For the first time, Hispanics are on track to be the largest racial or ethnic group to be eligible to vote in a presidential election, according to data on the 2020 electorate released Wednesday by the Pew Research Center.
By 2020, 32 million Hispanics will be eligible to vote, just slightly more than the 30 million voters who are black. For Asians, the population is expected to be about 11 million, more than double what it was in 2000.
Two big shifts we are projecting for the 2020 electorate:
•More Hispanic than black eligible voters
•Baby Boomers and older generations to account for fewer than 4-in-10 eligible voters vs. nearly 7-in-10 in 2000https://t.co/LWa9lKe6oS pic.twitter.com/vgM7hJJ0Ag
— PewResearch Hispanic (@PewHispanic) January 30, 2019
According to Pew, Hispanics are projected to be about 13.3 percent of the electorate in 2020, which would make them the largest racial or ethnic minority of the electorate for the first time. In 2016, Hispanics were 11.9 percent of the electorate; African-Americans were 12.5 percent and are projected to remain the same in 2020.
Voters who are of Asian descent are projected to be about 4.7 percent of the electorate.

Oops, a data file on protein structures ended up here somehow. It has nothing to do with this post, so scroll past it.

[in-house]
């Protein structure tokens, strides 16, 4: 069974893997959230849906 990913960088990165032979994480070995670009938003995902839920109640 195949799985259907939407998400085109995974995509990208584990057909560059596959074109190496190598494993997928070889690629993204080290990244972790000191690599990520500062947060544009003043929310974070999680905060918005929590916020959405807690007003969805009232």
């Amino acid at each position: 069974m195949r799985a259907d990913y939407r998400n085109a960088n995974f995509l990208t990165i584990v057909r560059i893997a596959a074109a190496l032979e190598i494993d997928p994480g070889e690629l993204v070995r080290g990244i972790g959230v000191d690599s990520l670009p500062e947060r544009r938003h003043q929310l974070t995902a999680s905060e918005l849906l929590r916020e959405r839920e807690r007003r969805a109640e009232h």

White voters will continue to make up the largest share of the electorate, 66.7 percent, but the Latino and Asian growth mean that in 2020 about a third of eligible voters will be nonwhite.
Immigration is playing a role, although it is a small one. One-in-10 eligible voters will be foreign-born in 2020, the highest share since 1970.
The share that is eligible to vote does not necessarily transfer to turnout. In recent elections, black voters were “substantially more likely” than Hispanics to vote, Pew stated.
The number of Latinos who don’t vote, in fact, has been greater than the number who do in every presidential election since 1996, according to Pew.
Also projected for 2020:
— One-in-10 eligible voters will be members of Generation Z, the generation younger than millennials, who will be 18 to 23 next year.
— Nearly a quarter, 23 percent of the electorate, will be 65 and older, the highest share since the Baby Boom.
— The millennial share of the electorate is increasing because of foreign-born millennials who are naturalizing to become citizens, but they will account for a slightly smaller share of the electorate than in 2016.
By Suzanne Gamboa